1. Southwest: comprising of Kasargod District of Kerala
2. Southeast: Includes Sullia and Kodagu
3. South Central: comprising of Puttur, Belthangady and Bantwal
4. Northwest: area including Mangalore and Udupi
5. Northeast: includes Karkala.

Other languages have influenced some of the dialects in these regions. Thus Malayalam may have influenced Tulu in the Southwest (Kasargod), whereas in other areas Kannada has influenced it. The differences in the society also influenced the dialects. Brahmins developed their own dialect influenced by Sanskrit that they were proficient in. Four main social dialects have developed.

1. Brahmin Dialect
2. Jain Dialect
3. Common Dialect and
4. Harijan/Tribal Dialect

Brahmin Dialect - spoken by Shivalli and Sthanika Brahmins - is the language used in writing the few classical literature discovered thus far. They also borrowed Sanskrit words and pronunciation of words. Even the local Dravidian words were enunciated with retroflex words (unusual in Dravidian languages, where non-retroflex sounds are used).

Jain Dialect spoken by the Jains in the northern part of Tulu nadu. They have a distinct dialect where the initial t and s have been replaced by letter h. As an example the word tare (head) is pronounced as hare. Saadi (path) is haadi.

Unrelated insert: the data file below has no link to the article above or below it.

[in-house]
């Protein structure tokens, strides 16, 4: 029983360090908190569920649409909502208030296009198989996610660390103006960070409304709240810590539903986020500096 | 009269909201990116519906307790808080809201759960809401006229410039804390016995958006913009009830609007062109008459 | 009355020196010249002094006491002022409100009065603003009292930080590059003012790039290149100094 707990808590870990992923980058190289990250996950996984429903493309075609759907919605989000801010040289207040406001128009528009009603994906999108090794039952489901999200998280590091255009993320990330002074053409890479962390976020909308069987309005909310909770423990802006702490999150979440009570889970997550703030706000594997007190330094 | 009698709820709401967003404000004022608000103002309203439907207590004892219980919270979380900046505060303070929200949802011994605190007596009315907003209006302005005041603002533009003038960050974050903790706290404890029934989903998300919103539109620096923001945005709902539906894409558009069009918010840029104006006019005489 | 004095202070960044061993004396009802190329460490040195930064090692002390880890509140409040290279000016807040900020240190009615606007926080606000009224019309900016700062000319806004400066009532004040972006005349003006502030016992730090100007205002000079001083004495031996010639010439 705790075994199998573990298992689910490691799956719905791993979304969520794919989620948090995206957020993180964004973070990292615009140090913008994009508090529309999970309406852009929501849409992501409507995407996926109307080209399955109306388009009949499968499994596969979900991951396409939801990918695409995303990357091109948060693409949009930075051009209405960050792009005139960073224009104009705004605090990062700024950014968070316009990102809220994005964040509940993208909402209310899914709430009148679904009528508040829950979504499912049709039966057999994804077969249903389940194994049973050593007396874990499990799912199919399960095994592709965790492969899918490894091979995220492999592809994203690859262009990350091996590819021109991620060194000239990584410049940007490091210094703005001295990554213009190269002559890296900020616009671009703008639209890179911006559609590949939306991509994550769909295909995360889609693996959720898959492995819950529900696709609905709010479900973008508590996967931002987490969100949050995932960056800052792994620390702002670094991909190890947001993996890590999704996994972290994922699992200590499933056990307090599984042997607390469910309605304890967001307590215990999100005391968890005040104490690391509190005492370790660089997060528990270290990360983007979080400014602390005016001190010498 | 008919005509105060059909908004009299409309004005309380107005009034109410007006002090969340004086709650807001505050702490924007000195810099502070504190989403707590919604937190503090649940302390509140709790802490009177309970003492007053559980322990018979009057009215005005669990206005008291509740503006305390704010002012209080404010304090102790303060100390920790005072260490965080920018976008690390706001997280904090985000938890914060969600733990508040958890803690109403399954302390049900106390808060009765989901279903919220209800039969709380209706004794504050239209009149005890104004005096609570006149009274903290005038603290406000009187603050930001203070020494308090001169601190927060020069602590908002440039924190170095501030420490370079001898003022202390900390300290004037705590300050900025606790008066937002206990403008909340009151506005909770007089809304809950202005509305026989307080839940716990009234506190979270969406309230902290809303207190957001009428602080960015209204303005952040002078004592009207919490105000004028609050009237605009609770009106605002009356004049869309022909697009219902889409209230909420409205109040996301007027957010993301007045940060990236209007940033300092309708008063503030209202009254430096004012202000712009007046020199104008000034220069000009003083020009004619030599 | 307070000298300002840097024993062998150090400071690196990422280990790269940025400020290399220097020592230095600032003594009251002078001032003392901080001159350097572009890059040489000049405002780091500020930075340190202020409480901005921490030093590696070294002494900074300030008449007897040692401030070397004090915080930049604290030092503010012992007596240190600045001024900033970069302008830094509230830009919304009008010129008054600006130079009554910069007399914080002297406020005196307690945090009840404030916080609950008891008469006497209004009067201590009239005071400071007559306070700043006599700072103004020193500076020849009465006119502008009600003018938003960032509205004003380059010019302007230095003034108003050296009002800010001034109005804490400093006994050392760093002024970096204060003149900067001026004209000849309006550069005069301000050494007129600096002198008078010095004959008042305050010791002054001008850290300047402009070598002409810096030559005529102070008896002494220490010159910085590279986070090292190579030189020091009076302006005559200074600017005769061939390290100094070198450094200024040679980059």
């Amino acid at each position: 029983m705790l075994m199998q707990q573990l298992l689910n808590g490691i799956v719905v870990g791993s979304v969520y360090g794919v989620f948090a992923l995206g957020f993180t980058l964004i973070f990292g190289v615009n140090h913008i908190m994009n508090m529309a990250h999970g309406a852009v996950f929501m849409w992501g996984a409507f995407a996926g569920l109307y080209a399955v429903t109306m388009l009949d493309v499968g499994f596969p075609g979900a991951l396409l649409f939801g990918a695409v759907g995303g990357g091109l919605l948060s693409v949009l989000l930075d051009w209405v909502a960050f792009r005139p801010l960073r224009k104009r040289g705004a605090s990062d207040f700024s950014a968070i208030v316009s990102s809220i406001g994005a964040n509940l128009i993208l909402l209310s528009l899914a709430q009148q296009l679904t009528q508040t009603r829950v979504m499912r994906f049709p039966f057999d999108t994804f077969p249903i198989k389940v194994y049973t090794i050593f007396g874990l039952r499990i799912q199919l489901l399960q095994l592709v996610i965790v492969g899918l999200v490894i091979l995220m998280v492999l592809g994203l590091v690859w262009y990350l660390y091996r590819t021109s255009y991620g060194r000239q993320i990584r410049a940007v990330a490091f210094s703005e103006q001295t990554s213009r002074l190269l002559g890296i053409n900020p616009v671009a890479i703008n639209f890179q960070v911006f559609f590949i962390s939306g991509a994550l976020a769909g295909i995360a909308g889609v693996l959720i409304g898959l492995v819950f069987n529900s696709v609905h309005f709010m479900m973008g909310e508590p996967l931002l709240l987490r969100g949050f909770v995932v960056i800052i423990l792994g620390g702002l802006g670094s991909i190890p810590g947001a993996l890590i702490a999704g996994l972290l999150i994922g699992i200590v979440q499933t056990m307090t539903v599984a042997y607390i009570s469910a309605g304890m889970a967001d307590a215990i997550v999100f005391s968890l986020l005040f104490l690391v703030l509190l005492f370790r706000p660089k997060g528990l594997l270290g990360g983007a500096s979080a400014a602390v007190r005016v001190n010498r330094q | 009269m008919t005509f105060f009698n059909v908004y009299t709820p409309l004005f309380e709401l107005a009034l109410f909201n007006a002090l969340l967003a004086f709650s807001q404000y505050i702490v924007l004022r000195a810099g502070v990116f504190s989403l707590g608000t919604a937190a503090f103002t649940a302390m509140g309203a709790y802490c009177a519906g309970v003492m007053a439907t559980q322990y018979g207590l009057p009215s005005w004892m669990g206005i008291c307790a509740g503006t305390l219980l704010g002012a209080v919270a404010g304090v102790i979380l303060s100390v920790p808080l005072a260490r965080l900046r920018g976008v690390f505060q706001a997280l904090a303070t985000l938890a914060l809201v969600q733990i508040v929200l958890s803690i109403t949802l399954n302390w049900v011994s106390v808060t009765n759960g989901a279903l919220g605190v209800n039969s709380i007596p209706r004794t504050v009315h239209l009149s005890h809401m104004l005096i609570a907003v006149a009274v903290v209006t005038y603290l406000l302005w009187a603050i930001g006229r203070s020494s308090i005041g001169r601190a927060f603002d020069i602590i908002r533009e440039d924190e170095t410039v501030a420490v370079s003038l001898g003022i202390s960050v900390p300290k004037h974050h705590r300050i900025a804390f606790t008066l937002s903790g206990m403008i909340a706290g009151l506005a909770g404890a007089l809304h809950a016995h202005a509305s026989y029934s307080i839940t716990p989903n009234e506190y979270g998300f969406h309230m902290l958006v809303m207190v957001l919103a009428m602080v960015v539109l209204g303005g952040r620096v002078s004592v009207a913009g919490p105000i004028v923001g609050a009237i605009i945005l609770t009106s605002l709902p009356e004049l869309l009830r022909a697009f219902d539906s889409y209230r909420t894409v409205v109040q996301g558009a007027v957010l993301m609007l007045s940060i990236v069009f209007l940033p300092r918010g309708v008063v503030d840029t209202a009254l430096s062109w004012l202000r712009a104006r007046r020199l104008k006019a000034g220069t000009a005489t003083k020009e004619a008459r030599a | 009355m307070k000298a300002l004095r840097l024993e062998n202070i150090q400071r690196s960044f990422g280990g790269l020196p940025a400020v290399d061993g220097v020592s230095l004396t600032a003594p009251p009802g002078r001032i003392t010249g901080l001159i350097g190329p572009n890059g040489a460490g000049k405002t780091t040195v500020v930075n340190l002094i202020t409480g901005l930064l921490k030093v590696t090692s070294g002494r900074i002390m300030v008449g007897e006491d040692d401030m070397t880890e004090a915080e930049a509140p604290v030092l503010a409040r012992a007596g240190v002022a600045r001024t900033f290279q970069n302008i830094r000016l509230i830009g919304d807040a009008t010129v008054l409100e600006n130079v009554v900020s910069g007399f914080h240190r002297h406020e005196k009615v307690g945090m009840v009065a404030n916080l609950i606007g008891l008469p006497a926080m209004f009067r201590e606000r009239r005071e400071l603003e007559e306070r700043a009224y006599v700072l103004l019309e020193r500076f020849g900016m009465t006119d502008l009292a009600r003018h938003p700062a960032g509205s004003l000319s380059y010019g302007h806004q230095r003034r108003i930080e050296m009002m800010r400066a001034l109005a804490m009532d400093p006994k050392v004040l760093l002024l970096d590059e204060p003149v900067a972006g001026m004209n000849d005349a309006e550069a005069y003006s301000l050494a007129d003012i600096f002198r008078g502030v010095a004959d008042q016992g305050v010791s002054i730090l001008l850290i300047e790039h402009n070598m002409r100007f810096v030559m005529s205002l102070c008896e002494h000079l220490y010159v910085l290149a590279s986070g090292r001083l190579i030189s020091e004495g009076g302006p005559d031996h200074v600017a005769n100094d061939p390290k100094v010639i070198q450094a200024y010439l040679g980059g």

Common Dialect is spoken by the majority of people (non-Brahmins) of Tulu Nadu, and is the dialect of commerce, entertainment and art. It is the language of the Paaddana. It is subdivided into more than five groups as spoken by Bunts, Billavas, Mogaveeras, Gowdas and Kumabaras etc. Due to the similarity in these dialects, they are grouped under the common heading of Common Dialect or Common Tulu. The borrowed Sanskrit words in this dialect are invariably altered to a non-retroflex sound unlike in the Brahmin dialect where the words are pronounced just as in Sanskrit.

Harijan and Tribal Dialect is spoken by the Mera, Mansa, Harijan and Tribal classes. They closely resemble the Common dialect though in the South they still have maintained their distinction. The sound c replaces the sounds t, s, and c of other dialects. Hence tare is care and saadi is caadi. Onasu (meal) is pronounced onacu. Non-retroflex words are pronounced with retroflex in this dialect. New words like baanaaru (Brahmin), jeerklu/jeerlu (children), dekke/meere/korage (husband) and dikkalu/meerti/korappolu (wife) are also found in this dialect.

There is a common perception that there are only two kinds of Tulu dialects, namely Brahmin and Common. Dr. P Kekunnaya suggests studying the language in four different dialects by combining both geographical variations in the dialects and the different social dialects. Hence the divisions studied are:

1. Sb: Brahmin dialect of Southwest, Southeast and South Central region.
2. Sc: Common dialects of the same regions in the South
3. Nb: Brahmin dialects of Northwest and Northeast.
4. Nc: Common dialects of the same regions in the North.

Some of the differences in the words and sounds used by the Brahmin dialect and the Common dialect in the Northern regions have disappeared or are nearly imperceptible now. However, in the Southern regions, the differences are more commonly maintained and are more apparent.